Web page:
On June 13 2014 the Massachusetts Senate passed S 2022, beginning the process of joining 13 other states that prohibit companies from using celebrities' identities after they die. The bill amends Section 3A of Chapter 214 of the Massachusetts General Laws, and creates a post-mortem 'right of publicity' interest. The bill prohibits commercial use of the name, image and likeness of a 'personality' for 70 years after his or her death without written permission from either the personality or "persons who collectively own more than 50 per cent of the aspect of the personality's right of publicity that was commercially used". 'Personality' is defined as "an individual whose identity has commercial value". However, in order to garner the bill's protection the personality must be domiciled in Massachusetts as of the date of his or her death.
Championed by Massachusetts resident Bill Cosby and sponsored by Democratic State Senator Stanley Rosenberg, the bill continues the trend of states providing additional publicity rights after death (eg, California's protection of the rights of deceased soldiers who became famous because of their deaths). The bill – designed to control commercial exploitation of the benefits of the personality's name and image following death – is merely an extension of the protection afforded a personality during his or her lifetime. Of the states providing this safeguard, the Massachusetts bill ranks among the strongest protection by providing a 70-year period within which the statute applies, joining California (70 years), Indiana (100 years) and Tennessee (perpetual).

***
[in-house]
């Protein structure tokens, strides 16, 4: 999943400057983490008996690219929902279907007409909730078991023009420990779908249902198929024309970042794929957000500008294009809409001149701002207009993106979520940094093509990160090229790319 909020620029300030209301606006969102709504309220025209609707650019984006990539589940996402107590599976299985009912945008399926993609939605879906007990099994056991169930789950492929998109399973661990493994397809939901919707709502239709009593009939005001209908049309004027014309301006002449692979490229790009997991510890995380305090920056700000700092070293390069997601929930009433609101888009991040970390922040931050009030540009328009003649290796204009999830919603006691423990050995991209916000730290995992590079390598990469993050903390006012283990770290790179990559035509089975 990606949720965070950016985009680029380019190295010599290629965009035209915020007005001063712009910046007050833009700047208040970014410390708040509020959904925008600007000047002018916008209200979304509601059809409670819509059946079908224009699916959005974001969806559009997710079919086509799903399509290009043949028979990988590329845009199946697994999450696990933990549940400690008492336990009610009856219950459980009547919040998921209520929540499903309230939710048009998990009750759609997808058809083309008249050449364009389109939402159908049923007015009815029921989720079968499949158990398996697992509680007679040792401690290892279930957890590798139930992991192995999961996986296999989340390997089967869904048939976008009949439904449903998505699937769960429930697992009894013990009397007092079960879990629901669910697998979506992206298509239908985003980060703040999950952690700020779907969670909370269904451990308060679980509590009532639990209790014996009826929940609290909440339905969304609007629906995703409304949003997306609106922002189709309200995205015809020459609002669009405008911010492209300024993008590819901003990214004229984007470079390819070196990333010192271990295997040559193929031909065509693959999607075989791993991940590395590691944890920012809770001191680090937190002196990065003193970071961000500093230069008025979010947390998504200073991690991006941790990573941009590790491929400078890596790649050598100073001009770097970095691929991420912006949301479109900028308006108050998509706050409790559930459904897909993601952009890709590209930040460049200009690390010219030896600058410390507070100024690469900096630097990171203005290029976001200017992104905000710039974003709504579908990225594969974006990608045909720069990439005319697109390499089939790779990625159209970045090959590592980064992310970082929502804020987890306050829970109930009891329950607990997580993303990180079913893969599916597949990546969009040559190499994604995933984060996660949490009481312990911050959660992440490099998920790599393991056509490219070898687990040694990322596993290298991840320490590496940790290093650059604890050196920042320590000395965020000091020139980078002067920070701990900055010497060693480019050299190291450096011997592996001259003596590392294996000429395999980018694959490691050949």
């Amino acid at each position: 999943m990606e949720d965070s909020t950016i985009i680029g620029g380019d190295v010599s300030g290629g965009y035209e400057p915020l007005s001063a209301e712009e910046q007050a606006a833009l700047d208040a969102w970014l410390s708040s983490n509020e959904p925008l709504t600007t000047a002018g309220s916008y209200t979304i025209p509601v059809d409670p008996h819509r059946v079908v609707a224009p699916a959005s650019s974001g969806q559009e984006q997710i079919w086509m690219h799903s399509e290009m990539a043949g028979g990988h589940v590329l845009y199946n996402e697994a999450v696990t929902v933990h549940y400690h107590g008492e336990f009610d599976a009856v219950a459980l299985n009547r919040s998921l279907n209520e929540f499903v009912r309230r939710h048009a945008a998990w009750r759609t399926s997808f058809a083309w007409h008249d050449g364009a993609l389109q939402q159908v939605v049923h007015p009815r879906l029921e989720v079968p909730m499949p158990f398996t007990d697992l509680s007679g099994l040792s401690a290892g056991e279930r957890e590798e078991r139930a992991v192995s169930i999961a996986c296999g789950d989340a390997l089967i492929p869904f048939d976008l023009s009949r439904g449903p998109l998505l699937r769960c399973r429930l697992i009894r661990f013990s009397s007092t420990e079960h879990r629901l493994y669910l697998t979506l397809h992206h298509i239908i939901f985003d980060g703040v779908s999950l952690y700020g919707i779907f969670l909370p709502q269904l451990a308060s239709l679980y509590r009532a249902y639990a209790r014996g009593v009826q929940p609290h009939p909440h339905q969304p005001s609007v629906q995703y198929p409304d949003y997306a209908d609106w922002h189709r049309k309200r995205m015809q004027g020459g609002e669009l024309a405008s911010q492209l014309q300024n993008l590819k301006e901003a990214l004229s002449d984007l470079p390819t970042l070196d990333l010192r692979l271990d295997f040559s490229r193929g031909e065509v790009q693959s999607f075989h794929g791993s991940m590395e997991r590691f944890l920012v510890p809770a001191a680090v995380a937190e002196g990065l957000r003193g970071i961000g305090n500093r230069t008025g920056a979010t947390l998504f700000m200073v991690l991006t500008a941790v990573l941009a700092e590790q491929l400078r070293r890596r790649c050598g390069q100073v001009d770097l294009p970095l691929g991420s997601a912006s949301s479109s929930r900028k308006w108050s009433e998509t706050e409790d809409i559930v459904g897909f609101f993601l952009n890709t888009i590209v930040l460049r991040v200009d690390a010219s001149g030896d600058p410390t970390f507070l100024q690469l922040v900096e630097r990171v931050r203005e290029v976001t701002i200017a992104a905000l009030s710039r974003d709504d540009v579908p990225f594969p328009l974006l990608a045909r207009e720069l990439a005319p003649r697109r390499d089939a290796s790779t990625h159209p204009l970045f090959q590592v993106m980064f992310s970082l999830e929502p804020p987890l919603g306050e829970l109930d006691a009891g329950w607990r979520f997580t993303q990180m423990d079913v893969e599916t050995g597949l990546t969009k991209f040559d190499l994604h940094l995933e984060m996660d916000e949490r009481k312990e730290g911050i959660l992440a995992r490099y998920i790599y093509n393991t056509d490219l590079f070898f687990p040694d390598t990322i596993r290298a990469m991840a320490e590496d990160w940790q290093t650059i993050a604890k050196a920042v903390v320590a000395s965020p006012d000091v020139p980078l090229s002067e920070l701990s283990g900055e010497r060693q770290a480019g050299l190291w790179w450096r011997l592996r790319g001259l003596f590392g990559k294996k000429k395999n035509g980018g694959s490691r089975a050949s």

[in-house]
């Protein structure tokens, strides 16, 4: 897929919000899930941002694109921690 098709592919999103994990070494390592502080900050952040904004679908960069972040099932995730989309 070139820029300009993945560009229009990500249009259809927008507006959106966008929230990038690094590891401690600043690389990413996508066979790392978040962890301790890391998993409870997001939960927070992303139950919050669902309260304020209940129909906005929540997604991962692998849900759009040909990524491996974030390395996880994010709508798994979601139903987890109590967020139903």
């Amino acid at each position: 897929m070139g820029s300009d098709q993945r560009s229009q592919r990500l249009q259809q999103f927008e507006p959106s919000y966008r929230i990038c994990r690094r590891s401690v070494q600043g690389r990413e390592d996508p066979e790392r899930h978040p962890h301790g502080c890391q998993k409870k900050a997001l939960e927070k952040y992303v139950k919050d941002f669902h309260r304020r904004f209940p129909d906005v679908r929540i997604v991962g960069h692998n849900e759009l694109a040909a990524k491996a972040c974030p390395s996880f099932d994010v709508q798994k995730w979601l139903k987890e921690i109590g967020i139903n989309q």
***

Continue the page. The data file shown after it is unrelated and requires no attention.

If the Massachusetts House of Representatives passes its version of the bill, Massachusetts will be one of only 14 states that provide a post-mortem right of publicity protection. The other states (in addition to those mentioned above) are Arizona, Florida, Kentucky, Nevada, Ohio, Oklahoma, Pennsylvania, Texas, Virginia and Washington.
For further information on this topic please contact Keri S Bruce at Reed Smith LLP by telephone (+1 212 521 5400), fax (+1 212 521 5450) or email (firstname.lastname@example.org). The Reed Smith website can be accessed at www.reedsmith.com.